Sales of Madison Reed's at-home hair coloring kits have soared 750% in recent days, while demand for Color Wow's root cover-up product is also through the roof. And a colorist at a Manhattan salon said a dozen clients have called for advice on how to color their hair at home while most businesses — including hair salons — are closed so people don't spread the coronavirus.
Heightened consumer interest in such hair products reflects a concern for many women, and some men, amid the pandemic: How do I cover up my roots when I can't go to the hair salon? That question might be even more pressing given the vast number of employees who are now working from home and communicating with colleagues and clients via online teleconferencing video services like Zoom and Skype.
People who have their hair professionally dyed typically visit the salon every four to eight weeks. Yet public health officials have warned that stay-at-home orders could extend into the summer, leaving many salon regulars anxious about how to maintain their preferred color in front of the boss or their direct reports.
"I absolutely could not have seen this coming, but I did know that with or without coronavirus, you either had to buy a terrible box of color from the drugstore or go get your hair done somewhere for $200 for three hours," said Amy Errett, co-founder and CEO of Madison Reed, which sells salon-quality hair coloring kits online. "It was designed for modern women who don't have the time — or money — to go to the salon, and right now it just so happens that people are staying home."
Hair products that help conceal gray or dark roots are in particular demand now, industry experts say.
"For women, it's the bane of their existence when their roots come through. No one wants to see them, and there is this horrible situation that everyone is facing overnight. Everyone is panicking about their roots," said Giles Robinson, director of training and education for Color Wow.
Sales of the company's products, particularly in medium and dark brown shades, are up sharply, he added. "They do the best because everyone is on Zoom meetings, and if you've got dark hair and three or four streaks of white at the front, it's like a beacon flashing — and with high definition cameras it's scary."
Scary roots are a concern for some men, too, especially those who conceal their hair-dye habits. "Some men who don't want people to know they color their hair are, at this point, getting concerned," Robinson said.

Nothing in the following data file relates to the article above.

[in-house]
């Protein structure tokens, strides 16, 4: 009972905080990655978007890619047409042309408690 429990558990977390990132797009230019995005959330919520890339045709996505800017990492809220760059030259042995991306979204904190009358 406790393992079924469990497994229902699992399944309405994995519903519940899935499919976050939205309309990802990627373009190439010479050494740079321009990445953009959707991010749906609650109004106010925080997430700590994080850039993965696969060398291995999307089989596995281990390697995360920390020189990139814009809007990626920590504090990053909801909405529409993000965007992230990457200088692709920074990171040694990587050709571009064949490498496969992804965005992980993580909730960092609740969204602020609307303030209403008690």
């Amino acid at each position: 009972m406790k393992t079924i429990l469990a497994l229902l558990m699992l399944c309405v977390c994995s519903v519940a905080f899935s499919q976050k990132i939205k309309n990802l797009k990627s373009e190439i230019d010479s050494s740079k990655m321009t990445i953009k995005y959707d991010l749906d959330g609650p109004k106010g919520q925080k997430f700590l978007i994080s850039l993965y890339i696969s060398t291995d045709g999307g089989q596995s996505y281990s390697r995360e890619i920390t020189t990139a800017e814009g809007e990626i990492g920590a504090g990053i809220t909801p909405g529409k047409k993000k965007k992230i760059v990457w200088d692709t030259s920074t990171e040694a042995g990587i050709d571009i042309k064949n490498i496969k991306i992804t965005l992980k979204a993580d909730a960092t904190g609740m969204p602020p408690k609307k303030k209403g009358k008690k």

Celebrity hairstylist Brian Magallones, who bleaches his own dark hair blonde, put the collective freakout in context.
"I'm seeing and hearing about it everywhere, and it's definitely something people are going through. Many people might think the whole beauty thing is irrelevant, and compared to people dying, it is. But we still have to look in the mirror and try to feel good about ourselves a little bit when everyone is feeling down."
For people considering touching up their own hair, professional colorists and stylists share some do's and don'ts:
- Use temporary products first — especially root touch-up products that wash out and are available online so you don't need to leave your home to purchase them.
- Reach out to your colorist for advice on the best color match. "I am telling my clients which packaged consumer products are best suited for them and most similar to the formulas I use," said Titi Chimenti, a colorist at Oscar Blandi Salon in New York City.
- Ask someone with whom you are self-isolating to help with application. "If a person is locked in with someone else and could have them apply the color, that can be very helpful. If possible, only apply it to the roots and section it off. Use YouTube tutorials too," Magallones said.
- Don't use any products intended for professional use — even if they are available. "Those products require a very specific kind of application that a non-professional would not know how to do," Chimenti said.
- Don't use drugstore-bought box color products, if possible. "You can put too much on your head. It's hard to get rid of and you need color correction, which can be costly," Robinson said.
- Don't seek out your hair colorist for an in-person visit during a lockdown period. And do remember to stay at home.
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